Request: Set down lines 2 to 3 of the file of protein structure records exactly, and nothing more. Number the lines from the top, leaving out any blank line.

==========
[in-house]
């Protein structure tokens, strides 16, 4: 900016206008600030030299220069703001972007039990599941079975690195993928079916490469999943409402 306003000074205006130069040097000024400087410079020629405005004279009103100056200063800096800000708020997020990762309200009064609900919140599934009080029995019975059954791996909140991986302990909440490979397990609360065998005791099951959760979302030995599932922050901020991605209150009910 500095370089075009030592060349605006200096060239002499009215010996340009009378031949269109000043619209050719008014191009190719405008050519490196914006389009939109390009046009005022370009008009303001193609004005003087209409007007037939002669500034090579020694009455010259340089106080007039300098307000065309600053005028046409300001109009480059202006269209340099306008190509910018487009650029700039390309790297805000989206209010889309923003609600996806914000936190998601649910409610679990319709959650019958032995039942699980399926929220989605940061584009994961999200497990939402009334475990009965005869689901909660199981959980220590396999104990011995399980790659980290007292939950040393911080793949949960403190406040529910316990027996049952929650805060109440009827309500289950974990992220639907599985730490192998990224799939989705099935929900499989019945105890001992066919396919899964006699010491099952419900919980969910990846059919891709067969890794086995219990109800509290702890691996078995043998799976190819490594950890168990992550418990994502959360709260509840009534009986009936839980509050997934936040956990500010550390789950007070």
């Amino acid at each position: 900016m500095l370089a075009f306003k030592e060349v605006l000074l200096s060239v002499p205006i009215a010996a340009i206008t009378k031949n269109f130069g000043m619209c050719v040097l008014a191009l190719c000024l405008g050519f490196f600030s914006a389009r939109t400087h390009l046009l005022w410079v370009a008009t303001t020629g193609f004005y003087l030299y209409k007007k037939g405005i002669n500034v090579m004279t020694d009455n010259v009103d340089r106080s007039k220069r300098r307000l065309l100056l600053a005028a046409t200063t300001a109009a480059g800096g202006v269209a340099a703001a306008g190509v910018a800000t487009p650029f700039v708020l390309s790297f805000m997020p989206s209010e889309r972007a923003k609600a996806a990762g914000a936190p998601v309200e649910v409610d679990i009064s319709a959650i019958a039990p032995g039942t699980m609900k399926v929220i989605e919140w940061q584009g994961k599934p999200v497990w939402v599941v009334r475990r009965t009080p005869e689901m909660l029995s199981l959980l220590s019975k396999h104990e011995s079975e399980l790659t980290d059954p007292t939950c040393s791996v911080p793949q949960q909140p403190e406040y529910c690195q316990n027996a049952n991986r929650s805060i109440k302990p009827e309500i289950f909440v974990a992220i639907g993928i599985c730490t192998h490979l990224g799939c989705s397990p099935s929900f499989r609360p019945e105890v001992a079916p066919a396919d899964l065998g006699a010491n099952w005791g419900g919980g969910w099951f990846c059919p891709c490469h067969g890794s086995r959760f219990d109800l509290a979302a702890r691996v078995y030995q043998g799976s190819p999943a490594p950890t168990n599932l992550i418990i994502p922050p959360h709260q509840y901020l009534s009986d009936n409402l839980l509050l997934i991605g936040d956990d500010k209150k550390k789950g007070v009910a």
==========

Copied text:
């Protein structure tokens, strides 16, 4: 900016206008600030030299220069703001972007039990599941079975690195993928079916490469999943409402 306003000074205006130069040097000024400087410079020629405005004279009103100056200063800096800000708020997020990762309200009064609900919140599934009080029995019975059954791996909140991986302990909440490979397990609360065998005791099951959760979302030995599932922050901020991605209150009910 500095370089075009030592060349605006200096060239002499009215010996340009009378031949269109000043619209050719008014191009190719405008050519490196914006389009939109390009046009005022370009008009303001193609004005003087209409007007037939002669500034090579020694009455010259340089106080007039300098307000065309600053005028046409300001109009480059202006269209340099306008190509910018487009650029700039390309790297805000989206209010889309923003609600996806914000936190998601649910409610679990319709959650019958032995039942699980399926929220989605940061584009994961999200497990939402009334475990009965005869689901909660199981959980220590396999104990011995399980790659980290007292939950040393911080793949949960403190406040529910316990027996049952929650805060109440009827309500289950974990992220639907599985730490192998990224799939989705099935929900499989019945105890001992066919396919899964006699010491099952419900919980969910990846059919891709067969890794086995219990109800509290702890691996078995043998799976190819490594950890168990992550418990994502959360709260509840009534009986009936839980509050997934936040956990500010550390789950007070």
């Amino acid at each position: 900016m500095l370089a075009f306003k030592e060349v605006l000074l200096s060239v002499p205006i009215a010996a340009i206008t009378k031949n269109f130069g000043m619209c050719v040097l008014a191009l190719c000024l405008g050519f490196f600030s914006a389009r939109t400087h390009l046009l005022w410079v370009a008009t303001t020629g193609f004005y003087l030299y209409k007007k037939g405005i002669n500034v090579m004279t020694d009455n010259v009103d340089r106080s007039k220069r300098r307000l065309l100056l600053a005028a046409t200063t300001a109009a480059g800096g202006v269209a340099a703001a306008g190509v910018a800000t487009p650029f700039v708020l390309s790297f805000m997020p989206s209010e889309r972007a923003k609600a996806a990762g914000a936190p998601v309200e649910v409610d679990i009064s319709a959650i019958a039990p032995g039942t699980m609900k399926v929220i989605e919140w940061q584009g994961k599934p999200v497990w939402v599941v009334r475990r009965t009080p005869e689901m909660l029995s199981l959980l220590s019975k396999h104990e011995s079975e399980l790659t980290d059954p007292t939950c040393s791996v911080p793949q949960q909140p403190e406040y529910c690195q316990n027996a049952n991986r929650s805060i109440k302990p009827e309500i289950f909440v974990a992220i639907g993928i599985c730490t192998h490979l990224g799939c989705s397990p099935s929900f499989r609360p019945e105890v001992a079916p066919a396919d899964l065998g006699a010491n099952w005791g419900g919980g969910w099951f990846c059919p891709c490469h067969g890794s086995r959760f219990d109800l509290a979302a702890r691996v078995y030995q043998g799976s190819p999943a490594p950890t168990n599932l992550i418990i994502p922050p959360h709260q509840y901020l009534s009986d009936n409402l839980l509050l997934i991605g936040d956990d500010k209150k550390k789950g007070v009910a």